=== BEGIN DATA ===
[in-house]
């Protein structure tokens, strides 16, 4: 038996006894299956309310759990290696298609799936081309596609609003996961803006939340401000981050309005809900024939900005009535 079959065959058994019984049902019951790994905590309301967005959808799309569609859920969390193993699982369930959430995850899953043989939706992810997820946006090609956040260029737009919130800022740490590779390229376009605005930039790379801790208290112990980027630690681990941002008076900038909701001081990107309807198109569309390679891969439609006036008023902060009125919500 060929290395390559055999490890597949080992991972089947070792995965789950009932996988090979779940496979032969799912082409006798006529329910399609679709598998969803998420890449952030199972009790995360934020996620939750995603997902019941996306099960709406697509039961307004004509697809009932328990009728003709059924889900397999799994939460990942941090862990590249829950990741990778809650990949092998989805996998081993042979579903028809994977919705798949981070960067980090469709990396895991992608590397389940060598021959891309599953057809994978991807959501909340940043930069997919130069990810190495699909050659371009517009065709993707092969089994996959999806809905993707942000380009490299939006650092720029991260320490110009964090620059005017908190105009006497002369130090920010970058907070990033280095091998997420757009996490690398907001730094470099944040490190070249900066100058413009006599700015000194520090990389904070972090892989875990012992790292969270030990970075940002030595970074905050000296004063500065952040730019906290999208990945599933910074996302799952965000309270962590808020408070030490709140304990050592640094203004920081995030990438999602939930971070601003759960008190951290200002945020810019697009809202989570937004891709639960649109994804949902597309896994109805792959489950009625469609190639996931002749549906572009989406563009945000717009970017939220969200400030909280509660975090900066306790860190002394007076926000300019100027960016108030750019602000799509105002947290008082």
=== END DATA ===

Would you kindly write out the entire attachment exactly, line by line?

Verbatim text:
[in-house]
């Protein structure tokens, strides 16, 4: 038996006894299956309310759990290696298609799936081309596609609003996961803006939340401000981050309005809900024939900005009535 079959065959058994019984049902019951790994905590309301967005959808799309569609859920969390193993699982369930959430995850899953043989939706992810997820946006090609956040260029737009919130800022740490590779390229376009605005930039790379801790208290112990980027630690681990941002008076900038909701001081990107309807198109569309390679891969439609006036008023902060009125919500 060929290395390559055999490890597949080992991972089947070792995965789950009932996988090979779940496979032969799912082409006798006529329910399609679709598998969803998420890449952030199972009790995360934020996620939750995603997902019941996306099960709406697509039961307004004509697809009932328990009728003709059924889900397999799994939460990942941090862990590249829950990741990778809650990949092998989805996998081993042979579903028809994977919705798949981070960067980090469709990396895991992608590397389940060598021959891309599953057809994978991807959501909340940043930069997919130069990810190495699909050659371009517009065709993707092969089994996959999806809905993707942000380009490299939006650092720029991260320490110009964090620059005017908190105009006497002369130090920010970058907070990033280095091998997420757009996490690398907001730094470099944040490190070249900066100058413009006599700015000194520090990389904070972090892989875990012992790292969270030990970075940002030595970074905050000296004063500065952040730019906290999208990945599933910074996302799952965000309270962590808020408070030490709140304990050592640094203004920081995030990438999602939930971070601003759960008190951290200002945020810019697009809202989570937004891709639960649109994804949902597309896994109805792959489950009625469609190639996931002749549906572009989406563009945000717009970017939220969200400030909280509660975090900066306790860190002394007076926000300019100027960016108030750019602000799509105002947290008082």